Jump to content

Photo

Blood Sugars

- - - - -

  • Please log in to reply
11 replies to this topic

#1
JenOlejniczak

JenOlejniczak

    Junior Member

  • Members
  • PipPip
  • 15 posts
Hi folks,
I am embarking on the end of my first trimester. To be honest things have been going pretty well, blood sugar wise, I've had some highs but mostly due to site issues.
One thing I keep beating myself up on though is everytime I get a high I feel like I have failed in some way, almost like you have the weight of the world on your shoulders. I am sure I am not alone in this. This is my second pregnancy with my first one, resulting in a very early miscarraige, this probably doesn't help with my worry.
Is there any advice out there?? I am checking 10-12 times a day on the insulin pump and actively exercising, so I think I am doing all I can do :).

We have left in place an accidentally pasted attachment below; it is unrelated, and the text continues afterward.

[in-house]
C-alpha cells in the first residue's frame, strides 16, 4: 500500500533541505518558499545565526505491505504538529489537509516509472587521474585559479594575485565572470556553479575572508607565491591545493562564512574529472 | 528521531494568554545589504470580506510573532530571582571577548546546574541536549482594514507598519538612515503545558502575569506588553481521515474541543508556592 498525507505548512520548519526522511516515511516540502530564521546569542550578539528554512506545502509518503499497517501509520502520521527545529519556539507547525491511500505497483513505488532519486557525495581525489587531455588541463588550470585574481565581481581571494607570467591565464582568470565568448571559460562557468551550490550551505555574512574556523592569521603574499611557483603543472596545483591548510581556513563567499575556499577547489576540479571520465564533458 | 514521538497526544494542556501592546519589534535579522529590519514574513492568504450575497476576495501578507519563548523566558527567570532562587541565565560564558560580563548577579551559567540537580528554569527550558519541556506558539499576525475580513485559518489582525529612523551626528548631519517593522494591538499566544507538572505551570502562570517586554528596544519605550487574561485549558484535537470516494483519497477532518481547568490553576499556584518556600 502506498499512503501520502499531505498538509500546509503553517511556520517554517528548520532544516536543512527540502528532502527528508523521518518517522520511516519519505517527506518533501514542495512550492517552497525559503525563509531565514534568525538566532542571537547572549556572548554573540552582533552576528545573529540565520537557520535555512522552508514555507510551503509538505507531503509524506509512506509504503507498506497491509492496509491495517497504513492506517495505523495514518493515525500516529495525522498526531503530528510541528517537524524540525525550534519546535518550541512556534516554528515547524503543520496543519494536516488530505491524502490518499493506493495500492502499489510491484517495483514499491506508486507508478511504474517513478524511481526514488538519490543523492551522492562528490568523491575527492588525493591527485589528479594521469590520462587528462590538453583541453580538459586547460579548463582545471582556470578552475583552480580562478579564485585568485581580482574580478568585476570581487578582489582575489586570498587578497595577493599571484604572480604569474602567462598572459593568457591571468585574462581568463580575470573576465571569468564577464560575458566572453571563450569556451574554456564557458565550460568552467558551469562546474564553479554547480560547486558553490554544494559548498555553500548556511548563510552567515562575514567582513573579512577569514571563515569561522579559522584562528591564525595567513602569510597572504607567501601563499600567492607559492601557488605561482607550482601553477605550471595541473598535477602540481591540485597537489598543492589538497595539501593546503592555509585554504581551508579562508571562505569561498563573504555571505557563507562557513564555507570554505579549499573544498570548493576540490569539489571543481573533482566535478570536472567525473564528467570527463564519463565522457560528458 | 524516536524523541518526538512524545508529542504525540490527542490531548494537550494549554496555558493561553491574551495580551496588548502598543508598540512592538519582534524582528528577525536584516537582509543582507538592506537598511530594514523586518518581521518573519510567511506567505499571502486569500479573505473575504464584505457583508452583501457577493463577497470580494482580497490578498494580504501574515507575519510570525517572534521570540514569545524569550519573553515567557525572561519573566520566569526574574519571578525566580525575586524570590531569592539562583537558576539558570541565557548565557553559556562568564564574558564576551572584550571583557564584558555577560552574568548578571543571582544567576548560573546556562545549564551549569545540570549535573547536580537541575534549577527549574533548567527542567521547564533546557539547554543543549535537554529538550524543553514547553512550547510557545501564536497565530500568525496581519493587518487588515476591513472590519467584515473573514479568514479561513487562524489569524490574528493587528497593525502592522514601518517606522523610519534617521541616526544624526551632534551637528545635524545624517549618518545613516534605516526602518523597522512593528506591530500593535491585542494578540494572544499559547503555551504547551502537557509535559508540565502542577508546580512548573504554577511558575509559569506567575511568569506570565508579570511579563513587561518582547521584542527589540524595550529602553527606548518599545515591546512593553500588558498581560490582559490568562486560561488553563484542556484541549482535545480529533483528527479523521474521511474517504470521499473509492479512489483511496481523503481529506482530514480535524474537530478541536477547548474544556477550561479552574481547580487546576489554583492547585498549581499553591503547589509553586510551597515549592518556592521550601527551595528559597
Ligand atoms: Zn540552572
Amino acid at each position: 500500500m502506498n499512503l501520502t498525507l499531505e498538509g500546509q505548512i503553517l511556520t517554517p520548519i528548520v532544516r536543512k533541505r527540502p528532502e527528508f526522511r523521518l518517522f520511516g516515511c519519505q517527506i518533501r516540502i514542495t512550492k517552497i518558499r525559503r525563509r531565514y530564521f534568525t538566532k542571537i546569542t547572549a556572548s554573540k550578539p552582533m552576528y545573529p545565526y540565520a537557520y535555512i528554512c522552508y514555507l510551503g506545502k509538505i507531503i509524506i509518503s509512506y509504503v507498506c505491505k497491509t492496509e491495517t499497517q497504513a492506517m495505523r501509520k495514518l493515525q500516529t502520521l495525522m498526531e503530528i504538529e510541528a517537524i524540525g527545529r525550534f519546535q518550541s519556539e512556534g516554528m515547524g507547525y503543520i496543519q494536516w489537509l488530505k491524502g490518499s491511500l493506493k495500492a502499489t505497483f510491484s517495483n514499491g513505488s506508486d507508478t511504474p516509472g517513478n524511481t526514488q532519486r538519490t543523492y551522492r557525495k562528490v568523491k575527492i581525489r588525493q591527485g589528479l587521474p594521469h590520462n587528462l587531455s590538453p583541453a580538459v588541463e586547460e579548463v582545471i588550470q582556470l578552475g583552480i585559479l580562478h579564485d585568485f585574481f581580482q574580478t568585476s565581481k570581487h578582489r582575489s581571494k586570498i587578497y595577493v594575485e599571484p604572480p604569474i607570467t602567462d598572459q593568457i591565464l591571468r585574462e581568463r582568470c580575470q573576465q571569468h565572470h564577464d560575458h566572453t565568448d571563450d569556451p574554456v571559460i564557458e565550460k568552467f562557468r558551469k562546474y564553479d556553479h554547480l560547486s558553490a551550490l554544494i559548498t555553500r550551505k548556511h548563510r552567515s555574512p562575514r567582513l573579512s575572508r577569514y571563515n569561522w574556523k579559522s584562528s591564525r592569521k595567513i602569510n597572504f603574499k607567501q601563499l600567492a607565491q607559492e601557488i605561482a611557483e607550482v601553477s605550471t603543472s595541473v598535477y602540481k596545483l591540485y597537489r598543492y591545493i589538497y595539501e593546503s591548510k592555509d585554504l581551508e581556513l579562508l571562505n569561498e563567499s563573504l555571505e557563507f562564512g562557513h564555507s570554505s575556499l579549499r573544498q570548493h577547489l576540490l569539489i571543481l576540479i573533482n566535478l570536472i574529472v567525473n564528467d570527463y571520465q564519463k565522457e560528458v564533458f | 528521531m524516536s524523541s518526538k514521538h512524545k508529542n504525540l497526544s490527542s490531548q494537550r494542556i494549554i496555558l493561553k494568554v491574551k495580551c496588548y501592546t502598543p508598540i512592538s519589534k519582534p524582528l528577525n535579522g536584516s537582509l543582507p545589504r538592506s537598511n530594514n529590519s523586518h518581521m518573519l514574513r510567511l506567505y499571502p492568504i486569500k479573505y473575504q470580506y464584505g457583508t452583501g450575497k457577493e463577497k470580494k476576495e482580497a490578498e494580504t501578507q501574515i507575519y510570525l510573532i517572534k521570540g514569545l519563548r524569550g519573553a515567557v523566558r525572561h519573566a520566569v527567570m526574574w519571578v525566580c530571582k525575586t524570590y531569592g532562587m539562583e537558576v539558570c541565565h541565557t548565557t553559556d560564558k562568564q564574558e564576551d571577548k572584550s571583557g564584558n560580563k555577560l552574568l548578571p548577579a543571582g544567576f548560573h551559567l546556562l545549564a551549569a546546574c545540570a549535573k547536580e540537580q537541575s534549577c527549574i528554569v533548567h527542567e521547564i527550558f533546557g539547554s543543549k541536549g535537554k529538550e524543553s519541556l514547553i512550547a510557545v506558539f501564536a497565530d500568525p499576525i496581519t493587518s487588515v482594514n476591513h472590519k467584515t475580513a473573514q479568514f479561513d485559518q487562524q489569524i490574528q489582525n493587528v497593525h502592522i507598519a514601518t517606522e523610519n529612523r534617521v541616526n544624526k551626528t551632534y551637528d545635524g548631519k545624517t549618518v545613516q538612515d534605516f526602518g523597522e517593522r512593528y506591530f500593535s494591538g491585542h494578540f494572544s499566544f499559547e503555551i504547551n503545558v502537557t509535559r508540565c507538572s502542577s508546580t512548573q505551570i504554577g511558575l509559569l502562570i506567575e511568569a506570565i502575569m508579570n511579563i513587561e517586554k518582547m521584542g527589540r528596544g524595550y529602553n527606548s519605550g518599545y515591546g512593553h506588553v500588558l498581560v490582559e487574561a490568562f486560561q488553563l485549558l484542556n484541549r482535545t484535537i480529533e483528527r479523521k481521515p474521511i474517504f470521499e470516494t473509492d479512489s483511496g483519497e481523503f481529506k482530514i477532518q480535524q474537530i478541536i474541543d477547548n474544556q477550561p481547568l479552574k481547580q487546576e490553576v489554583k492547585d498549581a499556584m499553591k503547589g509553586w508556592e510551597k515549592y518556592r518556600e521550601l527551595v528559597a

Just wanted to know if anyone else went through these same feelings.
Thanks!
Jen

#2
xMenace

xMenace

    Senior Member

  • Seniors
  • 11,118 posts
Welcome,

Check out Bethany's blog.

About Me « Me With D

Virginia Woolf: “Consider how common illness is, how tremendous the spiritual change that it brings, how astonishing, when the lights of health go down, the undiscovered countries that are then disclosed, what wastes and deserts of the soul a slight attack of influenza brings to view, what precipices and lawns sprinkled with bright flowers a little rise of temperature reveals, what ancient and obdurate oaks are uprooted in us by the act of sickness, how we go down in the pit of death and feel the waters of annihilation close above our heads and wake thinking to find ourselves in the presence of the angels and the harpers when we have a tooth out and come to the surface in the dentist's arm-chair and confuse his "Rinse the mouth-rinse the mouth" with the greeting of the Deity stooping from the floor of Heaven to welcome us - when we think of this, as we are so frequently forced to think of it, it becomes strange indeed that illness has not taken its place with love and battle and jealousy among the prime themes of literature”
Back on MDI and doing well. Trying Victoza and loving it. A1C 6.0, no major hypos; a few highs; lots of shots. Diagnosed Oct 19th, 1975.
HDL-101; LDL-64; TG-36; TOT-172


#3
aiah23

aiah23

    Senior Member

  • Seniors
  • 1,748 posts